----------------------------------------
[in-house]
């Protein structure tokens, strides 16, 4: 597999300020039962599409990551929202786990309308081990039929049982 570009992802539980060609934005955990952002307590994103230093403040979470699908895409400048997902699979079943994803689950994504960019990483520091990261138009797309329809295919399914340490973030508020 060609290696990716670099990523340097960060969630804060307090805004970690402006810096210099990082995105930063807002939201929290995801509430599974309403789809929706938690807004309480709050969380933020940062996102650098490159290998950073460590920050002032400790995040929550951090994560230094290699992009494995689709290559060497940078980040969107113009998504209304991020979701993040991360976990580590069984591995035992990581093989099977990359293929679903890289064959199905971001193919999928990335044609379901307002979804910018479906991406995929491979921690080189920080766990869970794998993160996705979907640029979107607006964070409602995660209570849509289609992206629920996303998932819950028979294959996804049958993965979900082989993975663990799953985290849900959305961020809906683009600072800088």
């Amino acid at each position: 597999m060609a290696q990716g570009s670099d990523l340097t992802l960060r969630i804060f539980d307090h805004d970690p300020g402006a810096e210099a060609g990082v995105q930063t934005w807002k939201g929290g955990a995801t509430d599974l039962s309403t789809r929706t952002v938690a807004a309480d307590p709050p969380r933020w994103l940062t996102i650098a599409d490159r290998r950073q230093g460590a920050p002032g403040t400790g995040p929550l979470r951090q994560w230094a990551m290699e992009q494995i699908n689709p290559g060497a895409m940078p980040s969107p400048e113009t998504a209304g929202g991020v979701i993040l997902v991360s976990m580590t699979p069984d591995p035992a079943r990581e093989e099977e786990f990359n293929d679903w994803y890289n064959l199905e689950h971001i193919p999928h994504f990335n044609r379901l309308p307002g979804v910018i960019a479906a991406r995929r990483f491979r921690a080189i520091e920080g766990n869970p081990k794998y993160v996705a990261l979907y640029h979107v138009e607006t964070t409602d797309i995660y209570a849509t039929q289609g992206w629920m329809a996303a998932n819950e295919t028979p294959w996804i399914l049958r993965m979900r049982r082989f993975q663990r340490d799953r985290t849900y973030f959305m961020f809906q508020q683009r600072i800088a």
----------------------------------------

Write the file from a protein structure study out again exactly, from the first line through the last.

[in-house]
């Protein structure tokens, strides 16, 4: 597999300020039962599409990551929202786990309308081990039929049982 570009992802539980060609934005955990952002307590994103230093403040979470699908895409400048997902699979079943994803689950994504960019990483520091990261138009797309329809295919399914340490973030508020 060609290696990716670099990523340097960060969630804060307090805004970690402006810096210099990082995105930063807002939201929290995801509430599974309403789809929706938690807004309480709050969380933020940062996102650098490159290998950073460590920050002032400790995040929550951090994560230094290699992009494995689709290559060497940078980040969107113009998504209304991020979701993040991360976990580590069984591995035992990581093989099977990359293929679903890289064959199905971001193919999928990335044609379901307002979804910018479906991406995929491979921690080189920080766990869970794998993160996705979907640029979107607006964070409602995660209570849509289609992206629920996303998932819950028979294959996804049958993965979900082989993975663990799953985290849900959305961020809906683009600072800088």
């Amino acid at each position: 597999m060609a290696q990716g570009s670099d990523l340097t992802l960060r969630i804060f539980d307090h805004d970690p300020g402006a810096e210099a060609g990082v995105q930063t934005w807002k939201g929290g955990a995801t509430d599974l039962s309403t789809r929706t952002v938690a807004a309480d307590p709050p969380r933020w994103l940062t996102i650098a599409d490159r290998r950073q230093g460590a920050p002032g403040t400790g995040p929550l979470r951090q994560w230094a990551m290699e992009q494995i699908n689709p290559g060497a895409m940078p980040s969107p400048e113009t998504a209304g929202g991020v979701i993040l997902v991360s976990m580590t699979p069984d591995p035992a079943r990581e093989e099977e786990f990359n293929d679903w994803y890289n064959l199905e689950h971001i193919p999928h994504f990335n044609r379901l309308p307002g979804v910018i960019a479906a991406r995929r990483f491979r921690a080189i520091e920080g766990n869970p081990k794998y993160v996705a990261l979907y640029h979107v138009e607006t964070t409602d797309i995660y209570a849509t039929q289609g992206w629920m329809a996303a998932n819950e295919t028979p294959w996804i399914l049958r993965m979900r049982r082989f993975q663990r340490d799953r985290t849900y973030f959305m961020f809906q508020q683009r600072i800088a």